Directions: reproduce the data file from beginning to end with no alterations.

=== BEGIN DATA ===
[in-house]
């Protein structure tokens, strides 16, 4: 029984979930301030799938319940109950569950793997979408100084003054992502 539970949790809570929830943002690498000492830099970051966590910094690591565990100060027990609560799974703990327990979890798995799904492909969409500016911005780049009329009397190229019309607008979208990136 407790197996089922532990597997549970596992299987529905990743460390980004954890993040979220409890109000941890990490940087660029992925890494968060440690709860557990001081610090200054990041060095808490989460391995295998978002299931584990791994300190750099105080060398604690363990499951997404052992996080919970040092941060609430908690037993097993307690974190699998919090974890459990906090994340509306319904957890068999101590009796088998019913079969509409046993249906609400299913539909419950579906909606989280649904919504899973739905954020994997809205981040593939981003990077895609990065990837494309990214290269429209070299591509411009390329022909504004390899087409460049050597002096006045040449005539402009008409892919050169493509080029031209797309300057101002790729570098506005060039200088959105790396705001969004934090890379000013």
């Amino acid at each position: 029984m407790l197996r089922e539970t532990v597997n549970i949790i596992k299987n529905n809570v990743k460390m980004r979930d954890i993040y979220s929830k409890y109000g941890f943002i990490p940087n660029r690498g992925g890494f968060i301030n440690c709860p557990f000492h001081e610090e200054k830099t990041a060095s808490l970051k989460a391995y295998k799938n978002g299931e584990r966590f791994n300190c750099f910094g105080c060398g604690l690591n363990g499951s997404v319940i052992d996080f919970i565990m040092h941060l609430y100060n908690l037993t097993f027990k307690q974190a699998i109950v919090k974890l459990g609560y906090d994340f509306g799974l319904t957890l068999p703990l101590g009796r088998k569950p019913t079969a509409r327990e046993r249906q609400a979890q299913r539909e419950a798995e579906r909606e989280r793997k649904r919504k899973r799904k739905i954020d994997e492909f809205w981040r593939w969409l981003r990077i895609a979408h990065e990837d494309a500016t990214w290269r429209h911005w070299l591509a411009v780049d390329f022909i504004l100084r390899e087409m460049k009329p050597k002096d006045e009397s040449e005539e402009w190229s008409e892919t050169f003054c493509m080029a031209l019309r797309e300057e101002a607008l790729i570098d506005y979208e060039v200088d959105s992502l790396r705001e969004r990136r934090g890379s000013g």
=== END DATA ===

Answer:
[in-house]
């Protein structure tokens, strides 16, 4: 029984979930301030799938319940109950569950793997979408100084003054992502 539970949790809570929830943002690498000492830099970051966590910094690591565990100060027990609560799974703990327990979890798995799904492909969409500016911005780049009329009397190229019309607008979208990136 407790197996089922532990597997549970596992299987529905990743460390980004954890993040979220409890109000941890990490940087660029992925890494968060440690709860557990001081610090200054990041060095808490989460391995295998978002299931584990791994300190750099105080060398604690363990499951997404052992996080919970040092941060609430908690037993097993307690974190699998919090974890459990906090994340509306319904957890068999101590009796088998019913079969509409046993249906609400299913539909419950579906909606989280649904919504899973739905954020994997809205981040593939981003990077895609990065990837494309990214290269429209070299591509411009390329022909504004390899087409460049050597002096006045040449005539402009008409892919050169493509080029031209797309300057101002790729570098506005060039200088959105790396705001969004934090890379000013």
């Amino acid at each position: 029984m407790l197996r089922e539970t532990v597997n549970i949790i596992k299987n529905n809570v990743k460390m980004r979930d954890i993040y979220s929830k409890y109000g941890f943002i990490p940087n660029r690498g992925g890494f968060i301030n440690c709860p557990f000492h001081e610090e200054k830099t990041a060095s808490l970051k989460a391995y295998k799938n978002g299931e584990r966590f791994n300190c750099f910094g105080c060398g604690l690591n363990g499951s997404v319940i052992d996080f919970i565990m040092h941060l609430y100060n908690l037993t097993f027990k307690q974190a699998i109950v919090k974890l459990g609560y906090d994340f509306g799974l319904t957890l068999p703990l101590g009796r088998k569950p019913t079969a509409r327990e046993r249906q609400a979890q299913r539909e419950a798995e579906r909606e989280r793997k649904r919504k899973r799904k739905i954020d994997e492909f809205w981040r593939w969409l981003r990077i895609a979408h990065e990837d494309a500016t990214w290269r429209h911005w070299l591509a411009v780049d390329f022909i504004l100084r390899e087409m460049k009329p050597k002096d006045e009397s040449e005539e402009w190229s008409e892919t050169f003054c493509m080029a031209l019309r797309e300057e101002a607008l790729i570098d506005y979208e060039v200088d959105s992502l790396r705001e969004r990136r934090g890379s000013g």